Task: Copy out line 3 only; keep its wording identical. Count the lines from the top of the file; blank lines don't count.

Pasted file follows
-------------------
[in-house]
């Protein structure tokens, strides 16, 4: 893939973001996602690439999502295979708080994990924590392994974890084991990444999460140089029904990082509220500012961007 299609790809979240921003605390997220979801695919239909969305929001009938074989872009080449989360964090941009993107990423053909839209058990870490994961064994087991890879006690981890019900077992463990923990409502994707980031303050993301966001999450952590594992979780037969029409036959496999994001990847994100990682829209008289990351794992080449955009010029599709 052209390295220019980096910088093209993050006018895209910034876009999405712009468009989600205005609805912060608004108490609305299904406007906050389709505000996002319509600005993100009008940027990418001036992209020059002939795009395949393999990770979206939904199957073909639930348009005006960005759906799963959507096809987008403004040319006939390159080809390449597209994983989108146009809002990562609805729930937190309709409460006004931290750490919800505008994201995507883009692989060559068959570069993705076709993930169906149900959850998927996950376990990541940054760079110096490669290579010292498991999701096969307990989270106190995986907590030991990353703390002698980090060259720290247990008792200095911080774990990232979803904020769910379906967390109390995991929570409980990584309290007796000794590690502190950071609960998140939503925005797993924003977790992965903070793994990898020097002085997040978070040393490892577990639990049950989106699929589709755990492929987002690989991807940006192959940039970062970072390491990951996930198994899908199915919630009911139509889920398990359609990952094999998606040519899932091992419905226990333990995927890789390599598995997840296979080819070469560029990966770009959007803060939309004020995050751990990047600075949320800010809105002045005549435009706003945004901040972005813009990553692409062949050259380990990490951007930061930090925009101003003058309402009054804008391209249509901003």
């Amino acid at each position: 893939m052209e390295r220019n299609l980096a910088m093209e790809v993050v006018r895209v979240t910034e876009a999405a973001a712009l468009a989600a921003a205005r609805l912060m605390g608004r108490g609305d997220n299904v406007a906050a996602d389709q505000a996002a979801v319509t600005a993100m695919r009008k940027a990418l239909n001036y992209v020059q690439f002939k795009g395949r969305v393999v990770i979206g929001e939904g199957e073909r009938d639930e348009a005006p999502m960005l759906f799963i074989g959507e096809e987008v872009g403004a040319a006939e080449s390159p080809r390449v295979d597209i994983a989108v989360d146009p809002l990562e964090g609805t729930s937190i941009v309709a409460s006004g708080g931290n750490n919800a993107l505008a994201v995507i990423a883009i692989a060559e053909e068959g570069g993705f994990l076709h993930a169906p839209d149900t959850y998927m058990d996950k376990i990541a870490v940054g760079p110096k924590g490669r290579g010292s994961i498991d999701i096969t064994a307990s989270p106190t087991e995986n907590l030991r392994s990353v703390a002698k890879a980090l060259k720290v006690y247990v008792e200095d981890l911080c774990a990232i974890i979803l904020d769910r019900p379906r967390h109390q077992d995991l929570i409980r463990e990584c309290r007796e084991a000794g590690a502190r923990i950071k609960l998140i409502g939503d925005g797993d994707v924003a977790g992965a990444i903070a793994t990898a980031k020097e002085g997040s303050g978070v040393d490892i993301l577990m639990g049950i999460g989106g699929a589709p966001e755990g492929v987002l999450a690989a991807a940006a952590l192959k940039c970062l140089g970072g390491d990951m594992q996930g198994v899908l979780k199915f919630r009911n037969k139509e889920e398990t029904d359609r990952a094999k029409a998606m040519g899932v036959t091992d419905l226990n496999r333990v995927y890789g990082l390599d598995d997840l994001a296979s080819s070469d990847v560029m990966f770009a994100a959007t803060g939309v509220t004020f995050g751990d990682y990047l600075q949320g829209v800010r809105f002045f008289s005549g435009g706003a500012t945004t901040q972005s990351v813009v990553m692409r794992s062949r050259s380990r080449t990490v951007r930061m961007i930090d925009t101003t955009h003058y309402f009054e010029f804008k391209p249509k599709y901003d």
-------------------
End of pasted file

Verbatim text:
């Amino acid at each position: 893939m052209e390295r220019n299609l980096a910088m093209e790809v993050v006018r895209v979240t910034e876009a999405a973001a712009l468009a989600a921003a205005r609805l912060m605390g608004r108490g609305d997220n299904v406007a906050a996602d389709q505000a996002a979801v319509t600005a993100m695919r009008k940027a990418l239909n001036y992209v020059q690439f002939k795009g395949r969305v393999v990770i979206g929001e939904g199957e073909r009938d639930e348009a005006p999502m960005l759906f799963i074989g959507e096809e987008v872009g403004a040319a006939e080449s390159p080809r390449v295979d597209i994983a989108v989360d146009p809002l990562e964090g609805t729930s937190i941009v309709a409460s006004g708080g931290n750490n919800a993107l505008a994201v995507i990423a883009i692989a060559e053909e068959g570069g993705f994990l076709h993930a169906p839209d149900t959850y998927m058990d996950k376990i990541a870490v940054g760079p110096k924590g490669r290579g010292s994961i498991d999701i096969t064994a307990s989270p106190t087991e995986n907590l030991r392994s990353v703390a002698k890879a980090l060259k720290v006690y247990v008792e200095d981890l911080c774990a990232i974890i979803l904020d769910r019900p379906r967390h109390q077992d995991l929570i409980r463990e990584c309290r007796e084991a000794g590690a502190r923990i950071k609960l998140i409502g939503d925005g797993d994707v924003a977790g992965a990444i903070a793994t990898a980031k020097e002085g997040s303050g978070v040393d490892i993301l577990m639990g049950i999460g989106g699929a589709p966001e755990g492929v987002l999450a690989a991807a940006a952590l192959k940039c970062l140089g970072g390491d990951m594992q996930g198994v899908l979780k199915f919630r009911n037969k139509e889920e398990t029904d359609r990952a094999k029409a998606m040519g899932v036959t091992d419905l226990n496999r333990v995927y890789g990082l390599d598995d997840l994001a296979s080819s070469d990847v560029m990966f770009a994100a959007t803060g939309v509220t004020f995050g751990d990682y990047l600075q949320g829209v800010r809105f002045f008289s005549g435009g706003a500012t945004t901040q972005s990351v813009v990553m692409r794992s062949r050259s380990r080449t990490v951007r930061m961007i930090d925009t101003t955009h003058y309402f009054e010029f804008k391209p249509k599709y901003d």